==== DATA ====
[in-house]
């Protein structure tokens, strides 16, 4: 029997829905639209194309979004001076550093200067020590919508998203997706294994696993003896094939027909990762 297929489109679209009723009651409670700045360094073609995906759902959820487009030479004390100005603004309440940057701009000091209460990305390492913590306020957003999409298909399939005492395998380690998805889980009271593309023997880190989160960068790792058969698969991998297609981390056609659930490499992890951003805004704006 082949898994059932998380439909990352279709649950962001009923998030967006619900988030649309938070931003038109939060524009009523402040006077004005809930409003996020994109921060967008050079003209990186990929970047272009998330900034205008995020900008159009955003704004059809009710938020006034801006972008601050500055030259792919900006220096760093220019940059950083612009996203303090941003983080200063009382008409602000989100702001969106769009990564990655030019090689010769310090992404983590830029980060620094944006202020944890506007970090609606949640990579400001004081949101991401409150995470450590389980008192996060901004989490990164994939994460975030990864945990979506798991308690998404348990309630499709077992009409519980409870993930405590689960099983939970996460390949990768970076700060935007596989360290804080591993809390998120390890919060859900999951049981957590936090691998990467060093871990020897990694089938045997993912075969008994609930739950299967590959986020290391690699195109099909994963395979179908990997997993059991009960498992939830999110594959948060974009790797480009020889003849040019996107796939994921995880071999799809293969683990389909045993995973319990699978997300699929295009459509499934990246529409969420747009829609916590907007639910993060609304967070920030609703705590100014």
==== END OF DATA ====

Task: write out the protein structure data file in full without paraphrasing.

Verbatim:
[in-house]
């Protein structure tokens, strides 16, 4: 029997829905639209194309979004001076550093200067020590919508998203997706294994696993003896094939027909990762 297929489109679209009723009651409670700045360094073609995906759902959820487009030479004390100005603004309440940057701009000091209460990305390492913590306020957003999409298909399939005492395998380690998805889980009271593309023997880190989160960068790792058969698969991998297609981390056609659930490499992890951003805004704006 082949898994059932998380439909990352279709649950962001009923998030967006619900988030649309938070931003038109939060524009009523402040006077004005809930409003996020994109921060967008050079003209990186990929970047272009998330900034205008995020900008159009955003704004059809009710938020006034801006972008601050500055030259792919900006220096760093220019940059950083612009996203303090941003983080200063009382008409602000989100702001969106769009990564990655030019090689010769310090992404983590830029980060620094944006202020944890506007970090609606949640990579400001004081949101991401409150995470450590389980008192996060901004989490990164994939994460975030990864945990979506798991308690998404348990309630499709077992009409519980409870993930405590689960099983939970996460390949990768970076700060935007596989360290804080591993809390998120390890919060859900999951049981957590936090691998990467060093871990020897990694089938045997993912075969008994609930739950299967590959986020290391690699195109099909994963395979179908990997997993059991009960498992939830999110594959948060974009790797480009020889003849040019996107796939994921995880071999799809293969683990389909045993995973319990699978997300699929295009459509499934990246529409969420747009829609916590907007639910993060609304967070920030609703705590100014």